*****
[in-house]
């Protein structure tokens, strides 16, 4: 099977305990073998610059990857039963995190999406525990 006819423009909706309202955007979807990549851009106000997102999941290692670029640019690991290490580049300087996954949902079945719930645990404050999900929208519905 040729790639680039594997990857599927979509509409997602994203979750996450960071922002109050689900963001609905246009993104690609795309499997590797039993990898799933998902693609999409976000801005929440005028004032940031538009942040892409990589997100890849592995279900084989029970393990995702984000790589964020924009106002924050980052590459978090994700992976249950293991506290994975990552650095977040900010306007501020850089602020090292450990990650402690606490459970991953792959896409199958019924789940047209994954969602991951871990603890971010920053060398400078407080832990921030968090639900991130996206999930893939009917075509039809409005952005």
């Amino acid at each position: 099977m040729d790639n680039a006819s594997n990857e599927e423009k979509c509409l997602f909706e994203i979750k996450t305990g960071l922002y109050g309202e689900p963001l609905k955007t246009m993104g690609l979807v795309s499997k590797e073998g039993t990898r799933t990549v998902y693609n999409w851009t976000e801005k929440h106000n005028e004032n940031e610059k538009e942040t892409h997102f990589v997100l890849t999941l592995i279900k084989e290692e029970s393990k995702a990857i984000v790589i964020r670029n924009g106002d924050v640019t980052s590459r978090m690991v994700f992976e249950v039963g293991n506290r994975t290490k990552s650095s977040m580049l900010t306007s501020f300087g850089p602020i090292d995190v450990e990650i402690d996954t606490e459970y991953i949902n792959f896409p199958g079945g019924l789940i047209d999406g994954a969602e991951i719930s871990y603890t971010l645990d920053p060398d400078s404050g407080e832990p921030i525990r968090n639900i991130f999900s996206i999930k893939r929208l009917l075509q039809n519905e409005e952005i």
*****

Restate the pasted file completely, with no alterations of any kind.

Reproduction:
[in-house]
């Protein structure tokens, strides 16, 4: 099977305990073998610059990857039963995190999406525990 006819423009909706309202955007979807990549851009106000997102999941290692670029640019690991290490580049300087996954949902079945719930645990404050999900929208519905 040729790639680039594997990857599927979509509409997602994203979750996450960071922002109050689900963001609905246009993104690609795309499997590797039993990898799933998902693609999409976000801005929440005028004032940031538009942040892409990589997100890849592995279900084989029970393990995702984000790589964020924009106002924050980052590459978090994700992976249950293991506290994975990552650095977040900010306007501020850089602020090292450990990650402690606490459970991953792959896409199958019924789940047209994954969602991951871990603890971010920053060398400078407080832990921030968090639900991130996206999930893939009917075509039809409005952005």
């Amino acid at each position: 099977m040729d790639n680039a006819s594997n990857e599927e423009k979509c509409l997602f909706e994203i979750k996450t305990g960071l922002y109050g309202e689900p963001l609905k955007t246009m993104g690609l979807v795309s499997k590797e073998g039993t990898r799933t990549v998902y693609n999409w851009t976000e801005k929440h106000n005028e004032n940031e610059k538009e942040t892409h997102f990589v997100l890849t999941l592995i279900k084989e290692e029970s393990k995702a990857i984000v790589i964020r670029n924009g106002d924050v640019t980052s590459r978090m690991v994700f992976e249950v039963g293991n506290r994975t290490k990552s650095s977040m580049l900010t306007s501020f300087g850089p602020i090292d995190v450990e990650i402690d996954t606490e459970y991953i949902n792959f896409p199958g079945g019924l789940i047209d999406g994954a969602e991951i719930s871990y603890t971010l645990d920053p060398d400078s404050g407080e832990p921030i525990r968090n639900i991130f999900s996206i999930k893939r929208l009917l075509q039809n519905e409005e952005i």